West indian literature

How the Jaipur Literature Festival 2022 will be different

The Jaipur Literature Festival returns to the Pink City from January 28 to February 1, 2022 for its 15th edition. The festival, which placed Jaipur on the world map of literary events, was held virtually in 2021 due to Covid restrictions. It garnered 10 million viewers. For 2022, Sanjoy Roy, the man behind the festival, has made three changes. First, it will be holding it in a hybrid form, extending the digital live shows until February 6. Second, for the first time, it will be reserved for in-person visitors. Third, the venue was moved from Diggi Palace to Clark’s Amer, a former five-star hotel.

For an event that registers an annual attendance of around 400,000 people and has been dubbed the “Maha Kumbh of Literature”, these are dramatic changes. Many visitors who purchase one-day or five-day delegate tickets, including certain perks such as meals and beverages, access to speakers’ lounges, special dinners, and musical events, have in the past required that the free entry be limited in number. The Diggi Palace, the venue since JLF was born, is getting too crowded, even speakers have trouble making their way to the podium in various rooms and tents. But Roy resisted making it a paying event. Once Roy spotted a guard at the scene restricting the entry of a man who appeared to be underprivileged. Upon intervening, he found out that the old man wanted to take his grandson to the festival. By then, Roy had decided that he would never make JLF a paid event. But Covid has ended those plans. With the need to restrict the number on the site, the cost to spend a day at JLF will be Rs 200.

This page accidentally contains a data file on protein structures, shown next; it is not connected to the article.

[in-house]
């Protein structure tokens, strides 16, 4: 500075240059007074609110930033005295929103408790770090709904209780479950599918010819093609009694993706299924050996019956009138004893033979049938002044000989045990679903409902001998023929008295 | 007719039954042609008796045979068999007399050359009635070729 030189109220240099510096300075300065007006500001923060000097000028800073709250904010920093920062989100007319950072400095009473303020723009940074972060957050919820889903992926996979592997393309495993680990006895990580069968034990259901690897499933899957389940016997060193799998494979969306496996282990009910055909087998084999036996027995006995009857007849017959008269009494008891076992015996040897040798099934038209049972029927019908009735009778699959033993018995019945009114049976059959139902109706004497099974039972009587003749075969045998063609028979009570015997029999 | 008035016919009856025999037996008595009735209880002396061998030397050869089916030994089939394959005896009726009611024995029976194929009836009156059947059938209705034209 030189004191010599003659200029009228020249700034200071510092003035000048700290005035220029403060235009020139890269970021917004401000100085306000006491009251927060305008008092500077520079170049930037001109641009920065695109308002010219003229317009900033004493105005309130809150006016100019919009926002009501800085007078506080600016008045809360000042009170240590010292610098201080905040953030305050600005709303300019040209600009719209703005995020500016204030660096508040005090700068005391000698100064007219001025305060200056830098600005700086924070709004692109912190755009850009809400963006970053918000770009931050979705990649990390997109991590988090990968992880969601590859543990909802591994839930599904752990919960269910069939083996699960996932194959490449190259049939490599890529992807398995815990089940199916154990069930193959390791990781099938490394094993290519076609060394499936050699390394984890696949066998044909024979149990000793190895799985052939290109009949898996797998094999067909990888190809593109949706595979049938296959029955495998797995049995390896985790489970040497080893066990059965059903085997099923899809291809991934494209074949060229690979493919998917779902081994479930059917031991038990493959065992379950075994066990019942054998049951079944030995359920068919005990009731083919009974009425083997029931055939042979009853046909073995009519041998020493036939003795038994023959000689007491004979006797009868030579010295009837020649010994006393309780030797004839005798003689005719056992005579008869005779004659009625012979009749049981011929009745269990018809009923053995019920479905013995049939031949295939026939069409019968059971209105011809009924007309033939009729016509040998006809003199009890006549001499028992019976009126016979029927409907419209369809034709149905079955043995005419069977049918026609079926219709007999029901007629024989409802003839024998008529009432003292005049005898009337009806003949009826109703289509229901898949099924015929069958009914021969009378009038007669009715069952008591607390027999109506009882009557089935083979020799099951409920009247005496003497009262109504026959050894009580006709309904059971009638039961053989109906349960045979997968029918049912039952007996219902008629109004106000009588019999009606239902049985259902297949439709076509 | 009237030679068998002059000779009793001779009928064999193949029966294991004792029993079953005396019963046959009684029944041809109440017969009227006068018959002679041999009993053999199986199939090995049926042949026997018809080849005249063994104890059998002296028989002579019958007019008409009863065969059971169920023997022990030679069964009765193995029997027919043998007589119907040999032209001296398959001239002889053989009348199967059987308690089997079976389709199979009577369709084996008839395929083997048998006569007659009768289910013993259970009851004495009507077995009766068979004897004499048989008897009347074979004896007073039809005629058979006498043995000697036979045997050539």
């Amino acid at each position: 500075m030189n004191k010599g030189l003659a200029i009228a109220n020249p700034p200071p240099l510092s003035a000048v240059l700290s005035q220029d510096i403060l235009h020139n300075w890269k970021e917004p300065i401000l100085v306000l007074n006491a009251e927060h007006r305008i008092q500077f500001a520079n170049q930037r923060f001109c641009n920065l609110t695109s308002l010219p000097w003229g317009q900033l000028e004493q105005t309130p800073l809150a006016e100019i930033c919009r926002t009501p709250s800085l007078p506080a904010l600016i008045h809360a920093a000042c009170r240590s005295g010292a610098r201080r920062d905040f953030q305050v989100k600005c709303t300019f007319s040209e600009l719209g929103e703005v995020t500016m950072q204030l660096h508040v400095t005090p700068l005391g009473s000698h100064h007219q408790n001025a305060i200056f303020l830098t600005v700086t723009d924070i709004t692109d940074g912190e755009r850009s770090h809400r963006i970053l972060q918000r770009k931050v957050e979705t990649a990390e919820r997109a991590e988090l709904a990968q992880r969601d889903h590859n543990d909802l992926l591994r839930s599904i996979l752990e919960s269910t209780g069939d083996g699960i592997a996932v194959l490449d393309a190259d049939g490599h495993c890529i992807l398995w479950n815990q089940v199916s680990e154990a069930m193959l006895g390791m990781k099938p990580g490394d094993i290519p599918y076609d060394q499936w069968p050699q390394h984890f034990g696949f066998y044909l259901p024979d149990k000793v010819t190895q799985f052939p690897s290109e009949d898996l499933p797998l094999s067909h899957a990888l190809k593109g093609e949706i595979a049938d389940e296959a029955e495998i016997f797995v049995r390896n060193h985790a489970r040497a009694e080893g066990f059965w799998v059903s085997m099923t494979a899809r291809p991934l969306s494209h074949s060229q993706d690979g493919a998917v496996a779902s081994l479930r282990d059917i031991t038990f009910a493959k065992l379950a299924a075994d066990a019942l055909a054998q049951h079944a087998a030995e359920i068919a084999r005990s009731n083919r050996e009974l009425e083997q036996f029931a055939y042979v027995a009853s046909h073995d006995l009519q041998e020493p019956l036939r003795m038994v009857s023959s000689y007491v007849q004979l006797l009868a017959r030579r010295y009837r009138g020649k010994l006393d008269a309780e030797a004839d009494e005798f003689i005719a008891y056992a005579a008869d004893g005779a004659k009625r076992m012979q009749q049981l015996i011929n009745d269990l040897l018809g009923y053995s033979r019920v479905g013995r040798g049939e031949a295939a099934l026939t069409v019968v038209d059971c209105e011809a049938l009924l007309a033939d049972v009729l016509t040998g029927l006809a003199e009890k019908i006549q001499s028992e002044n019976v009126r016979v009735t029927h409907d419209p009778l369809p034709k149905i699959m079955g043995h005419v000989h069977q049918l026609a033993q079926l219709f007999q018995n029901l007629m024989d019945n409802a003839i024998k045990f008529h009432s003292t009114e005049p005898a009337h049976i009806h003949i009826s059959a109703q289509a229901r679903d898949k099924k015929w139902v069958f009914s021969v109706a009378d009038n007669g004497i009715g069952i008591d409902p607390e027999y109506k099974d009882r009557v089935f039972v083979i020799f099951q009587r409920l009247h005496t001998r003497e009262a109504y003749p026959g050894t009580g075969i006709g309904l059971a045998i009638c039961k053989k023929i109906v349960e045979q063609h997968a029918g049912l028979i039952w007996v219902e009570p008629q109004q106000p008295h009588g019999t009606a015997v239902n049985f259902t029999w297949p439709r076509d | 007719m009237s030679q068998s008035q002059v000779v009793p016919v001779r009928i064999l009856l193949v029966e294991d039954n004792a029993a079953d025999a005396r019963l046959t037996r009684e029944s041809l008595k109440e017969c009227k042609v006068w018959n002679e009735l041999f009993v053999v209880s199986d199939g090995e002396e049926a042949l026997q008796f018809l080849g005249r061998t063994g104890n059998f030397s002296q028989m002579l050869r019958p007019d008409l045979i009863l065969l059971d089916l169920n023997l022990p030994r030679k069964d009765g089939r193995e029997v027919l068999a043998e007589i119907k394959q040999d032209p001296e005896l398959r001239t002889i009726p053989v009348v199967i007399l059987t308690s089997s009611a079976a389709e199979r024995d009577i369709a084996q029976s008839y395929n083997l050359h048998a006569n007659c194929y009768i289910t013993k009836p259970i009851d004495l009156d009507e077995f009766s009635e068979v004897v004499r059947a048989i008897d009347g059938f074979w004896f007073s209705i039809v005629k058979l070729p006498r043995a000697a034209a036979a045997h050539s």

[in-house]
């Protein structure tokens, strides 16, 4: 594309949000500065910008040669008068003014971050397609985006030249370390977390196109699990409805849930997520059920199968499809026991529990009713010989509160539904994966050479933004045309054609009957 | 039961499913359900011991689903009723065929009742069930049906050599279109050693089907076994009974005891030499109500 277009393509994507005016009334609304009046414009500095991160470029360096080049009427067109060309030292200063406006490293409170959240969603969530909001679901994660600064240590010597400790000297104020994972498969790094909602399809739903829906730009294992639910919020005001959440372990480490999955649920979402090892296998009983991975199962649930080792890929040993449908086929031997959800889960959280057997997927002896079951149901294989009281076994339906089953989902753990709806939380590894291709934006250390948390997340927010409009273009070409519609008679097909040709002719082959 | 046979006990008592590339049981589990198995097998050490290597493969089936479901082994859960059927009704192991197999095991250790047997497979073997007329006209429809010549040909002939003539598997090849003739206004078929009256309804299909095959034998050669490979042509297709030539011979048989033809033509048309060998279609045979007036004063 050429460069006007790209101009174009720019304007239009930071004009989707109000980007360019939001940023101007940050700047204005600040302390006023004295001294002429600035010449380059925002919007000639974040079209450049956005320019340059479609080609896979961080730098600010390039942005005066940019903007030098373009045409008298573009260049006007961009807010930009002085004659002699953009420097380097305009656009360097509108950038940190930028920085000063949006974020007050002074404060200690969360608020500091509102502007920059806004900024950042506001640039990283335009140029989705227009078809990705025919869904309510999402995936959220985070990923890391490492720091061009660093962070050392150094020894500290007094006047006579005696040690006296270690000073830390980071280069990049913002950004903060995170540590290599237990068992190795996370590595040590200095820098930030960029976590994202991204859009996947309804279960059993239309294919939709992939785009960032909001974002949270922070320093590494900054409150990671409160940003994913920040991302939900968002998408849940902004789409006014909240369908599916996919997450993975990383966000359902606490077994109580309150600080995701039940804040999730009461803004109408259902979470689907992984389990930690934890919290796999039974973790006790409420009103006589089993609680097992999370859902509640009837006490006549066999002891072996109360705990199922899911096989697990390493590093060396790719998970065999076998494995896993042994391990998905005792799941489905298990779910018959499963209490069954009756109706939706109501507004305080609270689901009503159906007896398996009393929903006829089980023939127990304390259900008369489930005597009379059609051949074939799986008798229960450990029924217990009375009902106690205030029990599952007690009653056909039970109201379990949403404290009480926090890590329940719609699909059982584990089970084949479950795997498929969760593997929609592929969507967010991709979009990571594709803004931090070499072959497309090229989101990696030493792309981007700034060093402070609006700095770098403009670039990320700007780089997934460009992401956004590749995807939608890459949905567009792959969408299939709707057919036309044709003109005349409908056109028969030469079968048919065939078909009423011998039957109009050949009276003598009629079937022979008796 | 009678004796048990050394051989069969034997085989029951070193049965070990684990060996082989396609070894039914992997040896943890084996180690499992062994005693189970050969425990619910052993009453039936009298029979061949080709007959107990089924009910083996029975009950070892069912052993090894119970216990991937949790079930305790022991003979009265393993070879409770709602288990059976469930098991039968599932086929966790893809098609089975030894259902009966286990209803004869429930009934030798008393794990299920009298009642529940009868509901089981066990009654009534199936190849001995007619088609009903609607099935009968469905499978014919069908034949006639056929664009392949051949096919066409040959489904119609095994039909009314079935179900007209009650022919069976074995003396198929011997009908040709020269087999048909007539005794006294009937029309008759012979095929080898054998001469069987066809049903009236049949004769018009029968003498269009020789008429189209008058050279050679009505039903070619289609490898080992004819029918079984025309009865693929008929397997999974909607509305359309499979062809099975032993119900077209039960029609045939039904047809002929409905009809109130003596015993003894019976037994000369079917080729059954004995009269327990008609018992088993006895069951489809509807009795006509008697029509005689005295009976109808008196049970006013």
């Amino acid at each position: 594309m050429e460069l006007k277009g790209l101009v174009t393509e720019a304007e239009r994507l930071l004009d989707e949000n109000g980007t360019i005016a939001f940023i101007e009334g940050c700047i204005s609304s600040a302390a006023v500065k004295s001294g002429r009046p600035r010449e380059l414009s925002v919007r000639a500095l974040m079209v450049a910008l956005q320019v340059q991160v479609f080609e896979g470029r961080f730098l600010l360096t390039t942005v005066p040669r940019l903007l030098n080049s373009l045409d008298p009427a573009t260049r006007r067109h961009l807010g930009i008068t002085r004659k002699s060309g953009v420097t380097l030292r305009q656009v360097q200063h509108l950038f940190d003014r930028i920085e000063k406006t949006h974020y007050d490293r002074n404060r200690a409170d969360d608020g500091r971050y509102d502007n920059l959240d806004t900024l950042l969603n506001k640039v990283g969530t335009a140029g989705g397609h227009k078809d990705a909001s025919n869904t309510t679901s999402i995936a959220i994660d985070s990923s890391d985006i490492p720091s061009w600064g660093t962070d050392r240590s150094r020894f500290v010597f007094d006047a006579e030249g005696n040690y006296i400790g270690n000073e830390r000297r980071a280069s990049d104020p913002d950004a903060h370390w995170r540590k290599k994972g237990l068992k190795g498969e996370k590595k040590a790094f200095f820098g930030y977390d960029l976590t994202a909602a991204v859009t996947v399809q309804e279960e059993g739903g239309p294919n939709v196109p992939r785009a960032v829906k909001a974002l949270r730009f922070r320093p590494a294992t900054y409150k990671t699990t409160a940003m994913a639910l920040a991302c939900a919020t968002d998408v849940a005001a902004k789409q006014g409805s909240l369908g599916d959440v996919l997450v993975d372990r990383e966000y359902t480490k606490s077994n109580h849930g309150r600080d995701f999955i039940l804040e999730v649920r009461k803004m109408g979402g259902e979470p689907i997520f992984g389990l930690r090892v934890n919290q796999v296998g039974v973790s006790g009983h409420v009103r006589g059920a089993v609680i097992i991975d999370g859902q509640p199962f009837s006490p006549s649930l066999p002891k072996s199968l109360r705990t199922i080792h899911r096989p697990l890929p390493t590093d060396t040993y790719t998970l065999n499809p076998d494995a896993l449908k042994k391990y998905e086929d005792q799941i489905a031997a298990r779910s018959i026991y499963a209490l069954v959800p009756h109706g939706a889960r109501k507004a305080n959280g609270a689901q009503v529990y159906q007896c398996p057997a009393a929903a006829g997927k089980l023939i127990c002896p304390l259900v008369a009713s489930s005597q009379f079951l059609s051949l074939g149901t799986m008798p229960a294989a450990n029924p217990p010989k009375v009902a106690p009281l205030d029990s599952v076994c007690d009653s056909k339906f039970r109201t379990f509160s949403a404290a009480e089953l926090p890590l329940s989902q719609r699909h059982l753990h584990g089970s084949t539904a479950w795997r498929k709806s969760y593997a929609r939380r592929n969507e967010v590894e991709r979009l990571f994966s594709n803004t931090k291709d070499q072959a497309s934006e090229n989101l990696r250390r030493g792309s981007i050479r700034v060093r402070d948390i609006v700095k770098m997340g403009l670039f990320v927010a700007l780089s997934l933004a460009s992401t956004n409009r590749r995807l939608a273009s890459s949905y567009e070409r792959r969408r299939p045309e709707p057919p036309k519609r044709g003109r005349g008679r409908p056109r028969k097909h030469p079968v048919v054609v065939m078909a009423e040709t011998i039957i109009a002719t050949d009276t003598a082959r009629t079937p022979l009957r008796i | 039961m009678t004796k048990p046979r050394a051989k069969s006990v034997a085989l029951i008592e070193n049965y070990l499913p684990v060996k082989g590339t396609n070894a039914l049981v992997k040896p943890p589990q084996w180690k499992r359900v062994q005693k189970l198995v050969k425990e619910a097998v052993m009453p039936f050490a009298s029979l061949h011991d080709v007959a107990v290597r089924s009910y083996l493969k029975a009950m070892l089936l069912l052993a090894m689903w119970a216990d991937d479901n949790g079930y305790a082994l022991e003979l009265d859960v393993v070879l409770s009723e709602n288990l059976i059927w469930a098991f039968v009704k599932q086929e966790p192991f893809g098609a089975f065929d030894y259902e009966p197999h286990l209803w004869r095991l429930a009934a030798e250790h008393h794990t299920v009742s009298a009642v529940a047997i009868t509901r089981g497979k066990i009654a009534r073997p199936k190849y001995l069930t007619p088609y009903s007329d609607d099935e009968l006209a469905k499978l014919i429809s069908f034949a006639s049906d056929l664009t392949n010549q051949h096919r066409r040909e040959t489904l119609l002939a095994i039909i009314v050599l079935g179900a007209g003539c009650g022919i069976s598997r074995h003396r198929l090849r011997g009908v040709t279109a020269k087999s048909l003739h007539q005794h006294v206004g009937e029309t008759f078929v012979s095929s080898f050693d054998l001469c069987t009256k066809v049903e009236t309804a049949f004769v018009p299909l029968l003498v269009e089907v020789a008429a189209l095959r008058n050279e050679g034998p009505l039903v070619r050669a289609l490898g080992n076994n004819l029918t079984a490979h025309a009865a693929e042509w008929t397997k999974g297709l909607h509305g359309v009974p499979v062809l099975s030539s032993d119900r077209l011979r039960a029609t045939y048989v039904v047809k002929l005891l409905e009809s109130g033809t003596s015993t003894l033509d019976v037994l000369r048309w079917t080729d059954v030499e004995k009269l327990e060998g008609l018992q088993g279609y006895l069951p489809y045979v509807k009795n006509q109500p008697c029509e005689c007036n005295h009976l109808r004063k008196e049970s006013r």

The change of Diggi Palace was also a difficult decision. He now says he has simply swapped the venue for literary events, i.e. the Diggi Palace, with the venue where the JLF team would host musical evenings – Clark’s Amer. Diggi will now be the venue for musical performances. The local administration had asked him to move because the Diggi Palace offers less space for visitors and parking, but he objected as the Diggi Palace offers a unique heritage atmosphere. The administration, however, had argued that Diggi was a dangerous place in the event of a stampede. He also found it too painful to deal with traffic and parking around the site on the city’s busiest road. Two years ago, the administration had made him undertake to change the location and, to exclude the Republic Day, when the police take care of official events, the festival. Of course, many JLF guests also didn’t like a dry day between the five days of the festival.

Roy also faced the frustration of dealing with bureaucratic officials and the mockery they expect. In the previous edition, he rubbed officials the wrong way by not reserving chairs for VVIPs or giving them special treatment. In fact, if anyone deserves special treatment, it’s Roy. No government-created festival has drawn as many tourists and generated as much attraction for Jaipur and Rajasthan as JLF since Roy took it over from the Jaipur Virasat Foundation, which had started and organized it for a few years but to a very small climb. Roy’s version of the JLF has inspired a few smaller events for literature, art, and film in Jaipur, but none come close to its success. JLF 2022 will host nearly 250 speakers, many stars and 300 hours of programming.

Those who wish to be there in person will have to rush to book tickets as these are likely to sell out soon. Even for free entry, Roy stopped registration to limit entry.

And 2023? The Diggi Palace is located in the heart of the city, while Clark’s Amer is slightly further south, closer to the airport, and the government has suggested that JLF be held at a convention center further south, beyond from the airport, on the outskirts of town. Maybe Diggi Palace can have a mini JLF for tickets in the years to come.

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